Saturday, September 25, 2010

Sepia Saturday- Clang, clang, clang went the house!

This is my Uncle Glenn's house in Chicago.
The copy says : Commuters waiting for a streetcar at 104th and State wonder if they are "off their trolley" when a two story frame house comes rollin' down the track. But it's only moving day for the Glenn Finwall family. Last April, Finwall purchased building for $500 after it was marked for razing. Today, movers  start nudging house to 98th and Eggleston from original site at 104th and Michigan.

I remember this house well. My sister and brother and I had many good times there. In the upstairs there was a large playroom between the bedrooms at either end of the house. My cousin, Carol Ann, and I spent many hours playing with paper dolls, many of which we made ourselves. She was a wonderful artist and I think this is where I got my love of art. This may have been the start of my whole career in the art field. I wish I could thank her but unfortunately she died when she was in her early 20's.
Jackie, Danny, Carol Ann and ? on their front porch.

Uncle Glenn and Aunt Phyllis enjoying their back yard.
Her brothers, Danny and Jackie (now known as Glenn Jr. and Jack) were also fun playmates for my younger sister and brother. Their mother, my Aunt Phyllis was a wonderful aunt. She had a freezer in the basement which she kept stocked with popsicles. She loved to go to auctions and find bargains. I think I was also influenced by this because I love garage sales and thrift stores.

If you follow my blog you'll have met my Uncle Glenn. He was the one who, as an eleven year old, saved his family in a car wreck.  He also became a wonderful artist in his later years.
You can see his art here

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CrazyasaCoolFox said...

Wow they actually used trolley car tracks to move a house. That's very resourceful. Carol Ann was such a popular name in the 40's and 50's My sister's name is Carol Anne. I have two good friends by the same name. One spells it with an "e" at the end. The other does not. I get confused sending them cards. lol.
Yes I do remember the post about your uncle that saved his family, That was a great post. Hope you have gotten that poem out of your head by now. haha Very nice post. Thanks for sharing.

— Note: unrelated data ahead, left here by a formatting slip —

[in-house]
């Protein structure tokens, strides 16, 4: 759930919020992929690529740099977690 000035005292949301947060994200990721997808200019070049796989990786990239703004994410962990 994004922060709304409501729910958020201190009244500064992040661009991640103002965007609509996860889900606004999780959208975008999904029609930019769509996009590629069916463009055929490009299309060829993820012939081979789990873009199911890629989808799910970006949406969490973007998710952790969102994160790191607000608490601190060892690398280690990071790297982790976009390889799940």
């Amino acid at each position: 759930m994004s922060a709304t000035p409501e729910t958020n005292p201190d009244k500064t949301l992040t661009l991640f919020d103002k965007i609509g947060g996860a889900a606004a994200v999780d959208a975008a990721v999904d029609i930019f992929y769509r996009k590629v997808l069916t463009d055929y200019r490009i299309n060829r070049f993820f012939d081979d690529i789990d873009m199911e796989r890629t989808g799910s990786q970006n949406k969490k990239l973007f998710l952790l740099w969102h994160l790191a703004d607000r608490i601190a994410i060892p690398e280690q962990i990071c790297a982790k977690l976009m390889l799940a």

Jinksy said...

I wonder what kind of foundations a house has, that will allow it to be moved in that way? Fascinating photo.

Marilyn said...

There certainly doesn't appear to be much support under the house for removal, a great story and interesting photos and story.

Alan Burnett said...

What an extraordinary story - and an amazing newspaper cutting to go with it. I remember Glenn from previous posts, he certainly seems to have had an extraordinary life. Great Sepia Saturday material


i was always in awe how one could move a whole house...

Elizabeth said...

I love eves-dropping on other families' memories!
Loved this post.

L. D. Burgus said...

This is such a unique and wonderful story. I really enjoyed seeing the house saved.

tony said...

It Adds A Whole New Meaning To "Moving House"!& How Great To Have The Newspaper Clipping! Amazing.

Christine H. said...

How wonderful that you still have the newspaper clipping. I also love that they moved the house on the streetcar tracks. I can't think of a better way to do it! We have had some houses around here moved to make way for condo projects and what not. Usually the house is offered for free, but you have to move it. One of the biggest expenses is having utility lines taken down temporarily so the house doesn't run into them.
Great post!

Nancy said...

I've always wondered about having a house moved, especially whether its integrity was compromised by the juggling it would have done. It looks like this house suffered no damage by the move - if people lived in it. Fun post.

Titania said...

Happy and sad memories of your relatives. Sad that your favorite cousin died so early. Interesting the moving of the house. We sold a big wooden house which was moved from our grazing property onto the highway to a small village about 30km away.


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